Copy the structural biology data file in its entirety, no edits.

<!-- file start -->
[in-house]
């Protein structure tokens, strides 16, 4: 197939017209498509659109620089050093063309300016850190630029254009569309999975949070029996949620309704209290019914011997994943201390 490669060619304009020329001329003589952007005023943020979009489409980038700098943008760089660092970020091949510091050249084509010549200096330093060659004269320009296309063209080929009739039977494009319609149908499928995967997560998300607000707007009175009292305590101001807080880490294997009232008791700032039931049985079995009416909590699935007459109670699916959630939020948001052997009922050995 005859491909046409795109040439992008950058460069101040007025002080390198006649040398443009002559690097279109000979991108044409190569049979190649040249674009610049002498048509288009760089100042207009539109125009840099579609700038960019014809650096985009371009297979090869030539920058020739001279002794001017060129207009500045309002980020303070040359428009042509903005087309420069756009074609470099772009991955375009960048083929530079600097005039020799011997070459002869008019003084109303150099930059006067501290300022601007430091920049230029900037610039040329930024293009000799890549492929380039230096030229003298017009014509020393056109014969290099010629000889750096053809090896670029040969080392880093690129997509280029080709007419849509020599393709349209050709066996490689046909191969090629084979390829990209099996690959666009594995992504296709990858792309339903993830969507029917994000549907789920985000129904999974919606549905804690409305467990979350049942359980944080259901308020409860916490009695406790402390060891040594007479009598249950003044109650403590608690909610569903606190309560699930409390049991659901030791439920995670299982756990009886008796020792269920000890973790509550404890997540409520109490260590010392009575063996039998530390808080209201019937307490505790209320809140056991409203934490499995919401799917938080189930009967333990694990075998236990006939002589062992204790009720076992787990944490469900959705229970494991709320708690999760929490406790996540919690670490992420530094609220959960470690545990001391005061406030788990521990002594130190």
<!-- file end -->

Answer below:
[in-house]
């Protein structure tokens, strides 16, 4: 197939017209498509659109620089050093063309300016850190630029254009569309999975949070029996949620309704209290019914011997994943201390 490669060619304009020329001329003589952007005023943020979009489409980038700098943008760089660092970020091949510091050249084509010549200096330093060659004269320009296309063209080929009739039977494009319609149908499928995967997560998300607000707007009175009292305590101001807080880490294997009232008791700032039931049985079995009416909590699935007459109670699916959630939020948001052997009922050995 005859491909046409795109040439992008950058460069101040007025002080390198006649040398443009002559690097279109000979991108044409190569049979190649040249674009610049002498048509288009760089100042207009539109125009840099579609700038960019014809650096985009371009297979090869030539920058020739001279002794001017060129207009500045309002980020303070040359428009042509903005087309420069756009074609470099772009991955375009960048083929530079600097005039020799011997070459002869008019003084109303150099930059006067501290300022601007430091920049230029900037610039040329930024293009000799890549492929380039230096030229003298017009014509020393056109014969290099010629000889750096053809090896670029040969080392880093690129997509280029080709007419849509020599393709349209050709066996490689046909191969090629084979390829990209099996690959666009594995992504296709990858792309339903993830969507029917994000549907789920985000129904999974919606549905804690409305467990979350049942359980944080259901308020409860916490009695406790402390060891040594007479009598249950003044109650403590608690909610569903606190309560699930409390049991659901030791439920995670299982756990009886008796020792269920000890973790509550404890997540409520109490260590010392009575063996039998530390808080209201019937307490505790209320809140056991409203934490499995919401799917938080189930009967333990694990075998236990006939002589062992204790009720076992787990944490469900959705229970494991709320708690999760929490406790996540919690670490992420530094609220959960470690545990001391005061406030788990521990002594130190």